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NP: July 2, 1864 Richmond Examiner: The Situation at Petersburg, June 28-30

Editor’s Note: This article was transcribed by Jackie Martin.


The Petersburg papers of yesterday report that during all day Thursday the enemy’s sharpshooters were actively engaged, but there were few or no casualties among our troops.  There was also considerable artillery firing, but without effect.—The Petersburg papers give the following particulars of the attack and rout of the raiding party:

The enemy was vigorously attacked Tuesday afternoon, about five o’clock, by General Wade Hampton, near Sapponi church, in the county of Dinwiddie, some three miles from Stony Creek depot [illegible] the fight was a hot one, but the enemy were soon driven beyond the church in the direction of Petersburg.

Various efforts were made to evade our cavalry by going around, but the Yankee knowledge of the geography of the country was too limited to save him.  He had certain knowledge of but one road that led to Stony Creek depot, and over that the Confederate cavalry exercised absolute control—General Hampton continued to harass and annoy them during the whole of Tuesday night, forcing them back slowly.  At daylight Wednesday morning he turned their left flank, and the retreat soon became a rout.

Wilson’s shattered columns now betook themselves to the next most direct route to Grant’s headquarters, which was the road from Dinwiddie Court House to Prince George, and which crosses the railroad a few hundred yards south of Reams’ station.

They little dreamed that they were literally jumping from the frying pan into the fire.  At Reams’ the enemy encountered Mahone, who was well posted and strongly supported by General Fitzhugh Lee’s well known fighting brigade of cavalry.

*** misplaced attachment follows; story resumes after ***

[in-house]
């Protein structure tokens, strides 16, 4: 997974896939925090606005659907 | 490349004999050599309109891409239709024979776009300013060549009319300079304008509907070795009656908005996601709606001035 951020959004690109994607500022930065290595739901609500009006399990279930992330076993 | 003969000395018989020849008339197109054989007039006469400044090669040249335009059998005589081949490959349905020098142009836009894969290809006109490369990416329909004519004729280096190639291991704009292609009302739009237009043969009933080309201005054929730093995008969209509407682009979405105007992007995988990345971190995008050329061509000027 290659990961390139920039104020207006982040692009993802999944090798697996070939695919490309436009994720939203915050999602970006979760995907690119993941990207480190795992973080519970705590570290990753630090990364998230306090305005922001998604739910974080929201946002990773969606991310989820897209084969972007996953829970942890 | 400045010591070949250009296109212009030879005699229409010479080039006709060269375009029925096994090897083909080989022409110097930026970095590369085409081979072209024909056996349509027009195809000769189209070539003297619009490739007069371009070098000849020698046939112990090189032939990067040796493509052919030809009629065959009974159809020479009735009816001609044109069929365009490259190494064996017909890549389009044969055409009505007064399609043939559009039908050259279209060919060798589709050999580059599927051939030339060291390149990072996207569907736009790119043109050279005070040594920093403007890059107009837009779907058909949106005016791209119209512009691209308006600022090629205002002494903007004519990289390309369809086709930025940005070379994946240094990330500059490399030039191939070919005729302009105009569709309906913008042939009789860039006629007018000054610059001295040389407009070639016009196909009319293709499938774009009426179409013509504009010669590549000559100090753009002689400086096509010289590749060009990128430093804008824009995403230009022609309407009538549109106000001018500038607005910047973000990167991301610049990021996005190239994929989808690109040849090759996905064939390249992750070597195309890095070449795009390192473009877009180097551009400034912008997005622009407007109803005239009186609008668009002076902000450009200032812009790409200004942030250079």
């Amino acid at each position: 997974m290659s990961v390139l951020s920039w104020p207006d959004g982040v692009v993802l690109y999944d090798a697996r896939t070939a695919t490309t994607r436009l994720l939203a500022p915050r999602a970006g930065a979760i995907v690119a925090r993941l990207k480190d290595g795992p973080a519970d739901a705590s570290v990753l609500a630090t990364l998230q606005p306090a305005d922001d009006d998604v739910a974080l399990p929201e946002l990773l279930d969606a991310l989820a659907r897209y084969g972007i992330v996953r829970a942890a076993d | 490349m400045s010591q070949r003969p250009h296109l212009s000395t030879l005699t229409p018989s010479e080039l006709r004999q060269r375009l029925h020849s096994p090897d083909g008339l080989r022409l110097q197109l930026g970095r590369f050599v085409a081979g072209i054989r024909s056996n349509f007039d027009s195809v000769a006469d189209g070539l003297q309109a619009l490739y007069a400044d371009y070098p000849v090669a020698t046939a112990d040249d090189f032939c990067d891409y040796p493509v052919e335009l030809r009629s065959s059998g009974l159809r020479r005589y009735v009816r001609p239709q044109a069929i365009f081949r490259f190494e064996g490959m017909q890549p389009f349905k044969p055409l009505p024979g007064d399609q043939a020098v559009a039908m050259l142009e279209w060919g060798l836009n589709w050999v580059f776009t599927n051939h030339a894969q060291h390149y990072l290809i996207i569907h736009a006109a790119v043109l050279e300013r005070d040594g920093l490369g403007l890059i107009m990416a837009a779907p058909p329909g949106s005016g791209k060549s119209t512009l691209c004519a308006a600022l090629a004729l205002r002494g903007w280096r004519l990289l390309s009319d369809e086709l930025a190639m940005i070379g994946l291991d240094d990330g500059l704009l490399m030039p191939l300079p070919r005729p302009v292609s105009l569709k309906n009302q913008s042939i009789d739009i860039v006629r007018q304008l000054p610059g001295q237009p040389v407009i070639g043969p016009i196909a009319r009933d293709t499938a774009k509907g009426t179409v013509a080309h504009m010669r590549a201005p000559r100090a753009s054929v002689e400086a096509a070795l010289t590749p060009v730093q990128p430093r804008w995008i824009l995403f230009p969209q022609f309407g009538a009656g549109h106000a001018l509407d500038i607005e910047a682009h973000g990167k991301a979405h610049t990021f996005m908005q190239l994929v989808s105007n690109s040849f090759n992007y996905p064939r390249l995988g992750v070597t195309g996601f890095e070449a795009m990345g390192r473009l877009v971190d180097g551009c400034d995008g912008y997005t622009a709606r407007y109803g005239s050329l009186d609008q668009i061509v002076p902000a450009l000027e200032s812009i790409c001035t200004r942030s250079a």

General Mahone at first intended to ambuscade the rascals, and would have done so, but for the miscarriage of an order which allowed the artillery to fire rather prematurely, and thus apprise the retreating hordes of the whereabouts of our forces.

General Mahone’s line of battle was formed with Finnegan’s Floridians on the right, and resting on the old Brunswick stage road, while General Saunders, (now commanding Wilcox’s old brigade;) occupied the left, and rested on the railroad.  Fitzhugh Lee’s cavalry was on the right flank.

The fight commenced at daylight, and a prisoner informs us that the enemy’s first charge was led by the noted Colonel Speare, who advanced with the remark that “he would ride through those d__d dismounted cavalry, or die in the attempt.”  The charge was so gallantly met by both artillery and infantry that the enemy’s column recoiled, and did not again essay to come forward.

Finally, the enemy took position, and commenced fortifying with fence rails, when we sent forward two regiments—the Tenth and Fourteenth Alabama, of Saunders’ brigade—to flank the raiders.  We succeeded in flanking one line of the enemy, and capturing them, but the enemy’s second line came up speedily and captured thirty-four of our men.  Those were the two Alabama REGIMENTS reported captured.  There were but thirty-four men captured, and they were subsequently re-captured.